This high-powered rotorcraft has the firepower to destroy almost anything in its path.
About this creation
Most Space Police vehicles are relatively lightly armed, with greater emphasis being placed on speed instead of armament. However, after a humiliating trouncing at the hands of arms smuggler Charin Lamour, the Space Police decided that a more heavily armed vehicle was needed than the typical patrol vessels which form the majority of its fleet. For this reason, Sikorsky Aircraft Corp. was contracted to build a heavily armed rotorcraft to provide ultimate reinforcement capabilities to the basic SP patrollers.
Weaponry of the UA-66 consists of two A4 Shark anti-armor missiles, capable of penetrating 95 mm plate armor, and two B23-B chain guns. The two articulated arms provide a large range of motion for aiming the chain guns, which cast shrapnel over a wide radius on impact. A single shot from one of these is capable of knocking a hostile off his feet, while a sustained volley can destroy almost any vehicle short of a stratospheric cruiser.
To eliminate the danger of magnetic jamming, which renders magneto-lifts dysfunctional and causes craft relying on them to crash instantly, the UA-66 flies solely with its five rotors. The two rear fans yield most of the lift, the front rotors tilt on their articulated arms to provide steering, and a jet engine gives quick accelerations. All of these rotors combine to give exceptional maneuverability. It can switch between forward and rear travel in seconds and can fly vertically or horizontally with equal aplomb, giving it the versatility to fly into narrow streets, through small caverns, or even inside an interplanetary capital ship. The downside to this, though, is fuel consumption: even a traditional rotorcraft gets less than 2 mpg, and the UA-66ís five rotors burn rapidly through its tanks of fuel. Without aerial refueling, range is limited to only 125 miles round-trip.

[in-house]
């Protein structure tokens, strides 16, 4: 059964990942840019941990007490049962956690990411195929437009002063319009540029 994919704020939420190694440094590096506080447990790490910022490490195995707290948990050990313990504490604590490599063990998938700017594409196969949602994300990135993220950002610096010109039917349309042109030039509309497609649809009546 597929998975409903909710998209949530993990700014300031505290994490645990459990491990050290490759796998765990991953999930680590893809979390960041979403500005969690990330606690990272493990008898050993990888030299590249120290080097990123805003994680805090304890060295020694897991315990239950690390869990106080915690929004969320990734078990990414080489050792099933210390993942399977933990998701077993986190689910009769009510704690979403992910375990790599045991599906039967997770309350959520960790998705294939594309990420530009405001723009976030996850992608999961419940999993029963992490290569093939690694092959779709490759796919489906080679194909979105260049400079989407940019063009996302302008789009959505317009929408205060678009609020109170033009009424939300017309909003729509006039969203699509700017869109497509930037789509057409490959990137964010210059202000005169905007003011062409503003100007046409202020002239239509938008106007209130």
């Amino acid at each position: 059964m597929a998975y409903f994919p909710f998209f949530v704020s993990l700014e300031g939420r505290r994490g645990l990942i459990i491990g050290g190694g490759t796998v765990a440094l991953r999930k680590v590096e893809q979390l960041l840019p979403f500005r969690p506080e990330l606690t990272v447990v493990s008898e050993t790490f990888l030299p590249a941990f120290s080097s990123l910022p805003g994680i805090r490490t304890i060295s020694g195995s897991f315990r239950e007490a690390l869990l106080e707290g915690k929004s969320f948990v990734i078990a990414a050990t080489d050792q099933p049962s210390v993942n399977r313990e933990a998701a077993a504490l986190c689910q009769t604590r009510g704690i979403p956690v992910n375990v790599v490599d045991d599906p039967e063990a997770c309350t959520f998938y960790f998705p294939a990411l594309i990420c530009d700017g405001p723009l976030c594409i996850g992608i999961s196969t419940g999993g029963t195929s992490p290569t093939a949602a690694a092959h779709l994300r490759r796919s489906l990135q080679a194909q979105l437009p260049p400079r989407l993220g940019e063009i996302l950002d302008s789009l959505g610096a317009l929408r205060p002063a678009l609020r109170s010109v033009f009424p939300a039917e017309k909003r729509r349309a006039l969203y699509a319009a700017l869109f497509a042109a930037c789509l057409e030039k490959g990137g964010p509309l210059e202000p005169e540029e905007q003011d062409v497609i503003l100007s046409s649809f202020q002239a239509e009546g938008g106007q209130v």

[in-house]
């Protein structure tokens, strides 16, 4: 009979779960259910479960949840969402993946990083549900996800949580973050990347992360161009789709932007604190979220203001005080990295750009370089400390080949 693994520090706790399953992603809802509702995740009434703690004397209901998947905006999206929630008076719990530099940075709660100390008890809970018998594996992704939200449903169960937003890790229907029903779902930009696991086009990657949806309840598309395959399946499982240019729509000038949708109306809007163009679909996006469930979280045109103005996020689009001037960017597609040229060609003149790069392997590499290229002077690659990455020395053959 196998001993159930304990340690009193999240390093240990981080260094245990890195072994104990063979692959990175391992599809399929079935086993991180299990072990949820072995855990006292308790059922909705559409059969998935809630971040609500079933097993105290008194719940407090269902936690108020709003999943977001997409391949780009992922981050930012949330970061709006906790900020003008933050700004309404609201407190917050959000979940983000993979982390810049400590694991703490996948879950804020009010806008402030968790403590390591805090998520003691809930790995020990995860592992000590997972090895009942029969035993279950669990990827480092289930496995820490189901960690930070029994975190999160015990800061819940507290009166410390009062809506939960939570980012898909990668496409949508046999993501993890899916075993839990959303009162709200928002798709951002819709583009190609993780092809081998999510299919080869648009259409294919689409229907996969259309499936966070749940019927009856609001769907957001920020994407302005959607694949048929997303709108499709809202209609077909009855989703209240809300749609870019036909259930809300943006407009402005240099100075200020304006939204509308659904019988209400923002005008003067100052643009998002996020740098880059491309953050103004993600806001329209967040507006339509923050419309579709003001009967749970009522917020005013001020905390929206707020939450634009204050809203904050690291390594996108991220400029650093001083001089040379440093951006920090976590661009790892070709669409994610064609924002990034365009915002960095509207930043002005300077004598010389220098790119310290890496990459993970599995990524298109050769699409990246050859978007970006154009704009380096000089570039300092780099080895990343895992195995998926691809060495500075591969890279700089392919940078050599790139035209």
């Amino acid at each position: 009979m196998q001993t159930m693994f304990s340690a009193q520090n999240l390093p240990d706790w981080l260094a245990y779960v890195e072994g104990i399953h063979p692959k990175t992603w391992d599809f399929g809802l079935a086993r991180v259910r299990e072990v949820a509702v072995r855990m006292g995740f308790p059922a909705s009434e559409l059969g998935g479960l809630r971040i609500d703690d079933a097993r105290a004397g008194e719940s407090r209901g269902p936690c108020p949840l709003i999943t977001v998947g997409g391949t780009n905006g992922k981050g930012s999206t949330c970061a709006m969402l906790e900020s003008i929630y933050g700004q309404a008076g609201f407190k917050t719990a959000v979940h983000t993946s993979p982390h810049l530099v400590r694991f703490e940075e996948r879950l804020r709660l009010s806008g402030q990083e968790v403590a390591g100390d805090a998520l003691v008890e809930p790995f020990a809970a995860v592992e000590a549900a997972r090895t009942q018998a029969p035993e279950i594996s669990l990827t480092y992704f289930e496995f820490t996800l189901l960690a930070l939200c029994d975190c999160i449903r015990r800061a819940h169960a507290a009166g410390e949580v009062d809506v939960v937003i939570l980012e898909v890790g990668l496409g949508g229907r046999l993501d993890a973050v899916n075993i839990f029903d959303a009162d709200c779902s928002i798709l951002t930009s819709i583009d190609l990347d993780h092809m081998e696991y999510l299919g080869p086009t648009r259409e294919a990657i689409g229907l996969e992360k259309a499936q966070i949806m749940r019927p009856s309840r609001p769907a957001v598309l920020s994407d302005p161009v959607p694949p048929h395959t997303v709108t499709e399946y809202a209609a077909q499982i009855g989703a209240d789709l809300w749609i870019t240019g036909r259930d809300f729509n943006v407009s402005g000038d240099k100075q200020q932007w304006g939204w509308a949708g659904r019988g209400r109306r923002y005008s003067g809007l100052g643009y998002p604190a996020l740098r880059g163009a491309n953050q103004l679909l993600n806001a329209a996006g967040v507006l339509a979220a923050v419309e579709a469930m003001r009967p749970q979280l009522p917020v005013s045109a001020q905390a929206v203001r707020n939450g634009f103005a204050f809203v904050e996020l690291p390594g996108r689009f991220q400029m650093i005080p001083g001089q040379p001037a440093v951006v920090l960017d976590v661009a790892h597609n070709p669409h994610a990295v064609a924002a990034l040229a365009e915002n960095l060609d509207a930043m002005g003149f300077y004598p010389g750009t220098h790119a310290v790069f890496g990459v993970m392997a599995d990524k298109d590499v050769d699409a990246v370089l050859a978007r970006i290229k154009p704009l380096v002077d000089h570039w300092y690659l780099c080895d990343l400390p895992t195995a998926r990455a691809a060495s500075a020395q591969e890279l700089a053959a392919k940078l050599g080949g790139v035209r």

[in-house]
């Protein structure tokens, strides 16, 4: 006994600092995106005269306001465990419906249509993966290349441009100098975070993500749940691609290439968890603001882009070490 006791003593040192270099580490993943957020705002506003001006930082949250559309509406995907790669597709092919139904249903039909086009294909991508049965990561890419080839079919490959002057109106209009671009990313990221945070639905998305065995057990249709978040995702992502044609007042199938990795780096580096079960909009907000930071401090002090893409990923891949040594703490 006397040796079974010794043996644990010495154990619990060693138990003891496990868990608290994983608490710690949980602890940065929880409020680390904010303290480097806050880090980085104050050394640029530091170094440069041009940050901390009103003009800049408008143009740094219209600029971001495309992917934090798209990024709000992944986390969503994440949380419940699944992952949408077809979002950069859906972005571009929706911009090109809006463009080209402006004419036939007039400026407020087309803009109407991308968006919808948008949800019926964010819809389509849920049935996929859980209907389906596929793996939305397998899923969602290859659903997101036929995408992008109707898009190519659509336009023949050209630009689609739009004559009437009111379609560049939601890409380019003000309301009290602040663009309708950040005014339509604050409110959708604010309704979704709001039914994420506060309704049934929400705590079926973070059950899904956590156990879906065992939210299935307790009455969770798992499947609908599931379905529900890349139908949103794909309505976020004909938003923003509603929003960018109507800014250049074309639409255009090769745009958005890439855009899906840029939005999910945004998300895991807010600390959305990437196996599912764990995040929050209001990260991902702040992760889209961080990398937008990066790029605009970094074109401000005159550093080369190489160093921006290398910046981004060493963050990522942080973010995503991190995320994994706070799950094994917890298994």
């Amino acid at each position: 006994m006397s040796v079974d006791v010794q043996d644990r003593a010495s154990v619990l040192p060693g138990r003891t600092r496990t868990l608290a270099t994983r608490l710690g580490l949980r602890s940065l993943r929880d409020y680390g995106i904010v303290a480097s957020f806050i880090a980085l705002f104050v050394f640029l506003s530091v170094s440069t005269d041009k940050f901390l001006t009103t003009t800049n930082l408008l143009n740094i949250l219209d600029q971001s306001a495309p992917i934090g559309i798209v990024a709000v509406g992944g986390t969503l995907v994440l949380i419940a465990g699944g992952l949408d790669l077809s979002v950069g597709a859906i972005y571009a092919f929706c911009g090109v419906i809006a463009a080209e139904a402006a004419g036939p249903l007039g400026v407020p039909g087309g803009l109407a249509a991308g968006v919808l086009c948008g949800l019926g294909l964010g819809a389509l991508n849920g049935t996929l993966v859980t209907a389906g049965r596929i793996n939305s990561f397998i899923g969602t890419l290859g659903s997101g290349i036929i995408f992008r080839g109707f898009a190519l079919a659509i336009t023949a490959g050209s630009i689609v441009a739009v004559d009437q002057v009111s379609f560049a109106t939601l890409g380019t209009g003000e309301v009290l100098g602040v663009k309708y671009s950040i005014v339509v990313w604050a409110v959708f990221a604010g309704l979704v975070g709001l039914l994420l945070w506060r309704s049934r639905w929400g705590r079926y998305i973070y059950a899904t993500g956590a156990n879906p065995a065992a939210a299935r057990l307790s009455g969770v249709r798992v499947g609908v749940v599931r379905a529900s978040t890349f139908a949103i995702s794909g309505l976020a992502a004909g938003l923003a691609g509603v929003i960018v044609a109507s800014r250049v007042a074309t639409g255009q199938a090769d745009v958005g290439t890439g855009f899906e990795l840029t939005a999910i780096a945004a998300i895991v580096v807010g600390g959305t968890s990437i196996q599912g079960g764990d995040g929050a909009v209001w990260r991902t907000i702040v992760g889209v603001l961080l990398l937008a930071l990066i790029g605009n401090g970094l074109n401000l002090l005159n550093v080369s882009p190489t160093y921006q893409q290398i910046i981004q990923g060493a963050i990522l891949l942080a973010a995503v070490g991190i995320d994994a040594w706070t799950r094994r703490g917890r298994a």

Unlike most Space Police vehicles, with their dazzling white paint and vibrant sirens, the UA-66 wears a drab grey urban camouflage scheme and carries only two small light bars. Despite the attempt at clandestine operations, though, the rotors can unfortunately be heard for miles, effectively negating the grey paint. Because the UA-66 has only recently been put into service, there are only two operational squadrons at the moment. This exclusivity has fostered a strong community among its pilots, who adorn their helmets with colorful drawings and designs. While they remain to be fully mobilized, the UA-66 Banshee has already proved its mettle in the inter-planetary manhunt for Charin Lamour, being instrumental in shooting down his fleeing armored corvette over Lunapolis. Other nations have already placed orders with Sikorsky for the Banshee, suggesting that it will be a fixture in national marine squadrons for years to come.